The Queensland government plans to keep on spending rather than cut back to curb mounting debt.
In a pre-budget address to business and industry, Treasurer Jackie Trad insisted continuing to invest in infrastructure projects would keep the state economy ticking.
She pointed to what she described as the state's successes - a drop in unemployment, demand for goods and services and strong exports.
"Budgets are about choices," she said on Thursday.
"In this budget, the Queensland government faces the choice between staying the course or changing tack.
"To maintain our investment in job creating infrastructure and front-line services for a growing state, or to withdraw the government's investment.
"We choose to stay the course."
But she also mentioned problems for her budget to be handed down on Tuesday.
A writedown in Queensland's share of the GST, the $1.3 billion cost of flood recovery in the state's north and west, and covering the costs of NDIS support for 40,000 people who are yet to join the scheme, are putting pressure on the government.
It comes as total government debt soars to a projected $83 billion by 2021/22.
Ms Trad said the budget would include a surplus, and says Queensland's debt is still lower than what it would have been under the Newman government, five years after it was voted out of office.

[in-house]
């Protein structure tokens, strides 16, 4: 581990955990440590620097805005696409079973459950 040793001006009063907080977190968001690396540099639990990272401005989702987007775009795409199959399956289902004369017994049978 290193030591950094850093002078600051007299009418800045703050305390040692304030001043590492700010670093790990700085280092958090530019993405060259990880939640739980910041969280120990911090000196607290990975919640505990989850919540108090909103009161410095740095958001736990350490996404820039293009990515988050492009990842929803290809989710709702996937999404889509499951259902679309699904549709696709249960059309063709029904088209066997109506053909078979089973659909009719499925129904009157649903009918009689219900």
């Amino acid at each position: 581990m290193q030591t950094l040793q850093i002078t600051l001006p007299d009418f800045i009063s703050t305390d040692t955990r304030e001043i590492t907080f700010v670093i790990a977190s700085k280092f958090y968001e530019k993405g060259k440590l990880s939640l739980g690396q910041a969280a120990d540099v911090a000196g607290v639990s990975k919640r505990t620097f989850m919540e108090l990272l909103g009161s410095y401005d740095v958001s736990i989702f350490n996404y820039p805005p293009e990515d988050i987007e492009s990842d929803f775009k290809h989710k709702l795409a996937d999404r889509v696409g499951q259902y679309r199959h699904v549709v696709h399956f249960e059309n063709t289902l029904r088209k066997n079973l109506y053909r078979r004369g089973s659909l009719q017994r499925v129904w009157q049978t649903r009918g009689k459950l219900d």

"The easiest thing in the world to do would be to respond by severely tightening our belt, cut our infrastructure investment and cut back on delivering services," Ms Trad said.
"But, amid all of this, we are a Labor government ... and we have no intention of penalising Queenslanders.
She took a swing at Prime Minister Scott Morrison, saying his government is holding Queensland back in favour of other states.
"The fact is, this federal government is a ball and chain around Queensland's ankle," she said.
Premier Annastacia Palaszczuk and her ministers have travelled to the bush in the weeks since Labor lost the federal election in a bid to soothe voters who punished the party.
They have spruiked coal infrastructure and announced budget measures in coal communities to show they support the multi-billion dollar industry ahead of next year's state poll.
Australian Associated Press